Bushfires in Australia are pictured in this handout photo taken by Canadian astronaut Chris Hadfield aboard the International Space Station - Reuters
Thousands of firefighters have been scrambled across Australia, to combat reported bushfires and the threat of more such disasters.
The cooler recent weather has eased pressure of a heat wave across south-east Australia. The BBC reports temperatures in New South Wales (NSW) have fallen by more than 10C. However, large parts of the country continue to experience extremely hot weather, with the temperature rising to over 40C in Sydney earlier this week and hotter weather expected over the weekend.
New fires have been reported despite constant vigil and firefighting by the authorities. The fires have destroyed several properties in Tasmania, Victoria and NSW.
Firefighters and emergency service workers, who have been called "miracle workers" by Prime Minister Julia Gillard, are fighting as many as 140 blazes in NSW alone; 31 are believed to be out of control. Fire authorities in the state have downgraded the warning levels but caution the region is not yet out of danger.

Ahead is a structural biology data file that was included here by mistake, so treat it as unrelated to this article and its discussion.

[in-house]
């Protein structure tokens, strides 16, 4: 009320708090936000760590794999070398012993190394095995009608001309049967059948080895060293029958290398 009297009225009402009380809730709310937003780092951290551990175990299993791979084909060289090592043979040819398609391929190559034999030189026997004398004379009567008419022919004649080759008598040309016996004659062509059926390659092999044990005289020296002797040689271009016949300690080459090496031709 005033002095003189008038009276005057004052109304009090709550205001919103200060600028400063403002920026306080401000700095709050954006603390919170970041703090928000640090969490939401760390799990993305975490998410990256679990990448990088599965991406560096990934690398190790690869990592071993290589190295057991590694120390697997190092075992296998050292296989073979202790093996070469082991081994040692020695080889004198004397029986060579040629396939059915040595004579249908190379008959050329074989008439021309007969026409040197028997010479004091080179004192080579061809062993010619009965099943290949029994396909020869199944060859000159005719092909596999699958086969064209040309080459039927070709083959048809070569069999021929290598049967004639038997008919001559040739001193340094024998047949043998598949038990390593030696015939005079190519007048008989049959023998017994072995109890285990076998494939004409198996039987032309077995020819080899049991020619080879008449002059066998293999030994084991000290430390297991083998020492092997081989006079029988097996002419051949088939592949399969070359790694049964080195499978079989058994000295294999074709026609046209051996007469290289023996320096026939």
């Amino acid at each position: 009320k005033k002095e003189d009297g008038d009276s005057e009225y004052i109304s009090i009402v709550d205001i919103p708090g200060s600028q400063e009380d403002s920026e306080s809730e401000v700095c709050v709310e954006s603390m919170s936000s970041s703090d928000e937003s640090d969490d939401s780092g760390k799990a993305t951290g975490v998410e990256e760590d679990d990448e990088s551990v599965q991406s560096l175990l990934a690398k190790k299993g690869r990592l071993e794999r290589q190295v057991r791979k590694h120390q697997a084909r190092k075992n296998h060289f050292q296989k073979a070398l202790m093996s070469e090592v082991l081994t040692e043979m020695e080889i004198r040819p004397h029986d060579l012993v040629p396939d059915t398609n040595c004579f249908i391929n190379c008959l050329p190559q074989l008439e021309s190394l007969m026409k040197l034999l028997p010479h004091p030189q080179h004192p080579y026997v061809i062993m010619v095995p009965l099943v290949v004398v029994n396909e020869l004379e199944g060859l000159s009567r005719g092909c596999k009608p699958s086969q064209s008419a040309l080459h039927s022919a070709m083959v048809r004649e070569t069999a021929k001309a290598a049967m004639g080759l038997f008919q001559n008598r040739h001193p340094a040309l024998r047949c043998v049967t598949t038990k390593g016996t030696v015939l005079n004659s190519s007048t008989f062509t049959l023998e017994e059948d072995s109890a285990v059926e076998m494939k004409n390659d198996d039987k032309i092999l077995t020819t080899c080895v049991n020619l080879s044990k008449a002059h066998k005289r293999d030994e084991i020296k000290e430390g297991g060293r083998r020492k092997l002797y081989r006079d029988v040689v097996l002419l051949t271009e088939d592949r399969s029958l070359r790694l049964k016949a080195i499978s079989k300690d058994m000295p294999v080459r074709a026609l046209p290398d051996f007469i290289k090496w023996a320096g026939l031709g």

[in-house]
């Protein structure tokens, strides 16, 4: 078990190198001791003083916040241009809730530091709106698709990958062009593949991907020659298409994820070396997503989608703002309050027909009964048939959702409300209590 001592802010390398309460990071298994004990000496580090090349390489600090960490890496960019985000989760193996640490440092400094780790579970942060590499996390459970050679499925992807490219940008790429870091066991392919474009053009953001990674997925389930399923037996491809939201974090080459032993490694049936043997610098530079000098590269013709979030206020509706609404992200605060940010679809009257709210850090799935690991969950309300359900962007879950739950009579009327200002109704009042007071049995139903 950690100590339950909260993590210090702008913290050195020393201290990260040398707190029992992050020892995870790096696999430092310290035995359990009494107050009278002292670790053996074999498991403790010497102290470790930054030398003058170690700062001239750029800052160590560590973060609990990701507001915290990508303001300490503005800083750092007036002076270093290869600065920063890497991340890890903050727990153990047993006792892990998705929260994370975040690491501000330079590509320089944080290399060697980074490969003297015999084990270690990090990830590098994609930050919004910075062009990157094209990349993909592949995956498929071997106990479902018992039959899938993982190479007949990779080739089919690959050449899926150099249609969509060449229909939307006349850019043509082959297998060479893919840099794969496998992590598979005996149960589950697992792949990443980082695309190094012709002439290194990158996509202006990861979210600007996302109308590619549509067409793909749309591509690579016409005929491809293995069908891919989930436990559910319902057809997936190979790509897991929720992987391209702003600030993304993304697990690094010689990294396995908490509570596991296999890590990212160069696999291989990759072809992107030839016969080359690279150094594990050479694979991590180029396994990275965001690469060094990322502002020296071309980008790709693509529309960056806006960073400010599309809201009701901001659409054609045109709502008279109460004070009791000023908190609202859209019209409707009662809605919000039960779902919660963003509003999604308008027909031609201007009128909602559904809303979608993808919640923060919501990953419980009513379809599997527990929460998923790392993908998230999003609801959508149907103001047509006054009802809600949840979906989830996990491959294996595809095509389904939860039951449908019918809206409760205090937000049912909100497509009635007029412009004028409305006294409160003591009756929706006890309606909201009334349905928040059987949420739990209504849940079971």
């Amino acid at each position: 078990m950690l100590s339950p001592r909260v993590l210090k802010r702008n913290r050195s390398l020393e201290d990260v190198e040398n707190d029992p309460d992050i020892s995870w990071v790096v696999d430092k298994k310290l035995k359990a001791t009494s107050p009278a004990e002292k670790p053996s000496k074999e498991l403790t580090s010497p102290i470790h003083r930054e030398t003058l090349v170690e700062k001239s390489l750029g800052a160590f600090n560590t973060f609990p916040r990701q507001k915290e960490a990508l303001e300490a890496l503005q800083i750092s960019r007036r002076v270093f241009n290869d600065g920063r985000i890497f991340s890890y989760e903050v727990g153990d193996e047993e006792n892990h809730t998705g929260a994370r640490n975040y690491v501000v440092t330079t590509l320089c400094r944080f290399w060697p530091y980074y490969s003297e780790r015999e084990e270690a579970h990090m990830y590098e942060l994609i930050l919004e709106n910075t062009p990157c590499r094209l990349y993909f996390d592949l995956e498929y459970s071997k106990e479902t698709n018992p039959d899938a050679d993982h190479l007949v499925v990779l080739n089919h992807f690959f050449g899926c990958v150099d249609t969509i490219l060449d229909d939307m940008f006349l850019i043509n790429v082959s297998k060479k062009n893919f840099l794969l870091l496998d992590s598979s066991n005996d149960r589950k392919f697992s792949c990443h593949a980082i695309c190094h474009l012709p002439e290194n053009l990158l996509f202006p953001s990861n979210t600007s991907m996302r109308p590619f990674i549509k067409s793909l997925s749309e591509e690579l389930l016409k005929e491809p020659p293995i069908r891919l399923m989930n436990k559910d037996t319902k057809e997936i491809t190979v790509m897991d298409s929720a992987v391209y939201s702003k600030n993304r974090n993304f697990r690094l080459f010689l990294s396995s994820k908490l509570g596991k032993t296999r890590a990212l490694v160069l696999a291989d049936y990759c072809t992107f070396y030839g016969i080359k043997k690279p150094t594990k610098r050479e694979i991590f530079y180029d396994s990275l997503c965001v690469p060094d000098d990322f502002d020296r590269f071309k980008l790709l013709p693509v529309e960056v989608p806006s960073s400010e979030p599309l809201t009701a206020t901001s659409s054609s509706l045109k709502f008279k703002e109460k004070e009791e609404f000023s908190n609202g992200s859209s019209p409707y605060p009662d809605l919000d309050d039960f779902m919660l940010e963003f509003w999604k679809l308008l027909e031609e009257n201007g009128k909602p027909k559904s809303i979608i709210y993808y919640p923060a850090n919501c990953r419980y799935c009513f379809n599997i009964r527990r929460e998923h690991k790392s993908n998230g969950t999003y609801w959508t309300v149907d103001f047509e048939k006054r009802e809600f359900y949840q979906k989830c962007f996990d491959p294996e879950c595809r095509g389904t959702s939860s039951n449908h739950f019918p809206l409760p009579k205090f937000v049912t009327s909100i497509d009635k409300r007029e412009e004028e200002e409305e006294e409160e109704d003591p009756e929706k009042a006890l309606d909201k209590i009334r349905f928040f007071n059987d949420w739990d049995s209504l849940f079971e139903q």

"It will be an absolute battle to get containment on most of those fires before the return of the hot weather on the weekend. We'll inevitably get new fires on those days so what we want to do is minimise the number of fires we carry into a bad day," said Rural Fire Service deputy commissioner Rob Rogers.
Bushfire jumps the Princes Highway near Dean's Gap, south of Sydney - Reuters
The Bureau of Meteorology forecast heat waves for at least a week longer.
Thousands of farm animals are believed to have been killed in the fires while national parks and reserves have been shut down for the public.
"We now in this state have graffiti offenders out there removing their vandalism... the idea of ensuring that arsonists have to get out there and confront what fires can do to properties, to animals and regrettably to humans, isn't a bad thing either," said NSW Premier Barry O'Farrell.
The officials have so far not reported any casualties.
In his latest statement, Acting Commissioner of Police in Tasmania, Scott Tilyard said, "It's important to note that at this stage, police have no official missing person reports. People have, of course, called the National Registration Inquiry System about the whereabouts of people, which police are prioritising according to information we have".
He added, "My advice is there are no reports of missing persons in circumstances that cause us to have grave fears for their safety at this time".
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